'I remember having a hole drilled in my head and feeling better'

'I remember having a hole drilled in my head and feeling better'

SPRINGFIELD, Ore. - Jenny LeCompte has suffered from trigeminal neuralgia for over 15 years.

"As a 15- or 16-year-old, I could only describe it as being struck by lightning or having someone stab me with an ice pick over and over and over again," she said.
 
Even the lightest touch can trigger tremendous pain.

"I walked out in the wind and wind hit my face," LeCompte said, "and I just fell to my knees."

Some say the disease is the worst pain known to man. It has been dubbed "the suicide disease" because so many sufferers take their own lives.

"One of the most recent patients I've had that did well with surgical treatment mentioned suicide as how painful it was," said Dr. David Lippincott.

Dr. Lippincott said the disease is triggered when a nerve at the base of the skull becomes compressed by an artery. Imagine having spasms of pain up to 20 times a day, never knowing when the next one will occur or being worried your daily routine will cause an episode.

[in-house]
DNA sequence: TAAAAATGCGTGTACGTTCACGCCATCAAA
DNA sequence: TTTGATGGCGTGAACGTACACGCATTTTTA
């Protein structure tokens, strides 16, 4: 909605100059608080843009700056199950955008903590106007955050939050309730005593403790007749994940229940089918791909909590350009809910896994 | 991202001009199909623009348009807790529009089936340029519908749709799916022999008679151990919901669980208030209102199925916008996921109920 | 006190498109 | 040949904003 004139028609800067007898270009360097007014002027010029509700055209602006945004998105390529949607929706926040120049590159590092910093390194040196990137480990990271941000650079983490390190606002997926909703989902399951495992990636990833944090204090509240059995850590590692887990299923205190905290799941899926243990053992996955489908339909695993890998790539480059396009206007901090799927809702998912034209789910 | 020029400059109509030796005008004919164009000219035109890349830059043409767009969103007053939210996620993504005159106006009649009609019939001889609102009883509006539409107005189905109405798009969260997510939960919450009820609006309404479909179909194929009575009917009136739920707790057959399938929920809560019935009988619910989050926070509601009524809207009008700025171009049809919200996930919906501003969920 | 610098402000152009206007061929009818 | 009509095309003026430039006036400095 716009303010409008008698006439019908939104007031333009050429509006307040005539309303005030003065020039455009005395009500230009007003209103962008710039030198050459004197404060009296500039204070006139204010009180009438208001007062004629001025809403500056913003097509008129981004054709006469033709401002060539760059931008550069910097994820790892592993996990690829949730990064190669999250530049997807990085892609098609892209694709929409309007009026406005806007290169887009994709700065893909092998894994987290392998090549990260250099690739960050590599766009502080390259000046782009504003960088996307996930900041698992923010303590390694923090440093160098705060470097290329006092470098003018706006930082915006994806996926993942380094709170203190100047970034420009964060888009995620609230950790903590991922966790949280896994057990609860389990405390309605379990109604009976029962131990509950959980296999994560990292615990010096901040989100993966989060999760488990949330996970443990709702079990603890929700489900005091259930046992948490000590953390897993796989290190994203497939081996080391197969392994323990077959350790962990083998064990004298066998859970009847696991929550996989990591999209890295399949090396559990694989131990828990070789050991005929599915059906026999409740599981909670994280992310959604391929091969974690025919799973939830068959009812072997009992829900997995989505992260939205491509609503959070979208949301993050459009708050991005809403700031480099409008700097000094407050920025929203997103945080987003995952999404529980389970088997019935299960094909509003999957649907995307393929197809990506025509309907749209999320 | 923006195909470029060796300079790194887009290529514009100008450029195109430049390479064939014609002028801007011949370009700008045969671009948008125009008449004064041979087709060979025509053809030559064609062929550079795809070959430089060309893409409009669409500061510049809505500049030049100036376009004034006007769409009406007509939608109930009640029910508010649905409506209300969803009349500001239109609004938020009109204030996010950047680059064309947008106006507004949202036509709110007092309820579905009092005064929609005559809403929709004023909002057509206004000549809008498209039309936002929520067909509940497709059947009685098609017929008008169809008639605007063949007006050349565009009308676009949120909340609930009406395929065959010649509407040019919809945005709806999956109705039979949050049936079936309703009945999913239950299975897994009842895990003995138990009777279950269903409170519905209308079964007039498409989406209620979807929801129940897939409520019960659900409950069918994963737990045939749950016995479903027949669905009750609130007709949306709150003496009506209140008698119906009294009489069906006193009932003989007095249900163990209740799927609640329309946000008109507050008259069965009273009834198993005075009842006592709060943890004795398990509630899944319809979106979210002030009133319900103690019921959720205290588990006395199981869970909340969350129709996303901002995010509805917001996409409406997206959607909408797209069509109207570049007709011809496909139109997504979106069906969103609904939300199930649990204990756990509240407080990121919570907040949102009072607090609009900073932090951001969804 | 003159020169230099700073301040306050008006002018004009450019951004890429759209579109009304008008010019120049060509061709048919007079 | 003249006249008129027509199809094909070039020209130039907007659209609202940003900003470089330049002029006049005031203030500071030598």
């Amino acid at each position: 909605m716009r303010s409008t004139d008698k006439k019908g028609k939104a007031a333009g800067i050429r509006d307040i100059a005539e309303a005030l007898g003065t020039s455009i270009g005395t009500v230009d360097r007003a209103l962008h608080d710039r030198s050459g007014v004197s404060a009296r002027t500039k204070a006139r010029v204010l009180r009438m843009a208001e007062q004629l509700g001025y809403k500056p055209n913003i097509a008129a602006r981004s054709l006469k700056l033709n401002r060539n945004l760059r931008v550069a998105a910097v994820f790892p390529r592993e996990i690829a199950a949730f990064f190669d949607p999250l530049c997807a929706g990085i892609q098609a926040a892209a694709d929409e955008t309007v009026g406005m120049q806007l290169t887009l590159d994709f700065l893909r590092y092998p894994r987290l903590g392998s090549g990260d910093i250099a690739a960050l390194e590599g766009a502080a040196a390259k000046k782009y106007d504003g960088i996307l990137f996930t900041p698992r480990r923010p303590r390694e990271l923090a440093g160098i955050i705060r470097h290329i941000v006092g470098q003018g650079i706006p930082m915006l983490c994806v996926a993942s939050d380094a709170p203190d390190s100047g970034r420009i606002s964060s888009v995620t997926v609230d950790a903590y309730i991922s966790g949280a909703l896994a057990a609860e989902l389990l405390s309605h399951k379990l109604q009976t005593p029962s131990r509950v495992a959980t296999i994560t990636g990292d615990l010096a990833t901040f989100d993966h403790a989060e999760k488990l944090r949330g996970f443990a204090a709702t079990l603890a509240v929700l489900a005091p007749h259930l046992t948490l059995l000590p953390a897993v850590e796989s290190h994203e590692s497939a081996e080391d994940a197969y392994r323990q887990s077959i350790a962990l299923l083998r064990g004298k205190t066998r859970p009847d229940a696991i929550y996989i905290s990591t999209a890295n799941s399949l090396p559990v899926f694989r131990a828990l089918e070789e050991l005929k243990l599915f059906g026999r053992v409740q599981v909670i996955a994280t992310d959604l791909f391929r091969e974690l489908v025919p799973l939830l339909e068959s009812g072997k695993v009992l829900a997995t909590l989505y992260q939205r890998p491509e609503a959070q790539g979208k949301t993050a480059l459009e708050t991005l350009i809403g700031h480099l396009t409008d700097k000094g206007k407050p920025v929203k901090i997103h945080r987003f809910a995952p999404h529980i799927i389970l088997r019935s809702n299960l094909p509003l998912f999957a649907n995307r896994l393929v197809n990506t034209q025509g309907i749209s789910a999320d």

LeCompte has had three brain surgeries in attempts to alleviate the pain, the most recent in August.

"I remember having that surgery here in Eugene," she said, "and waking up after surgery having a hole drilled in my head and feeling better." 

The relief didn't last, and there were side affects. She has vertigo problems, difficulty speaking - and the pain is still there.

"I cannot stand for more than four hours. Otherwise I have to lay down at a 90 degree angle or the pressure in my head builds really intensely."

"There really aren't options beyond that to cure the condition," Lippincott said. "Usually what we would do is cycle back and try medicines they may not have been tried on."

LeCompte lost her health insurance and the side effects have made it impossible for her to work.

"I was working until the date of my last surgery and then ran out of short term disability so i did get terminated from my job." 

LeCompte said her son keeps her going but that raising him without being able to work is a challenge.

"It's important for people to know about it and hopefully raise awareness to where they are looking for a cure," LeCompte said. "I mean they are looking but to really realize that it impacts people to the point of wanting to end their life."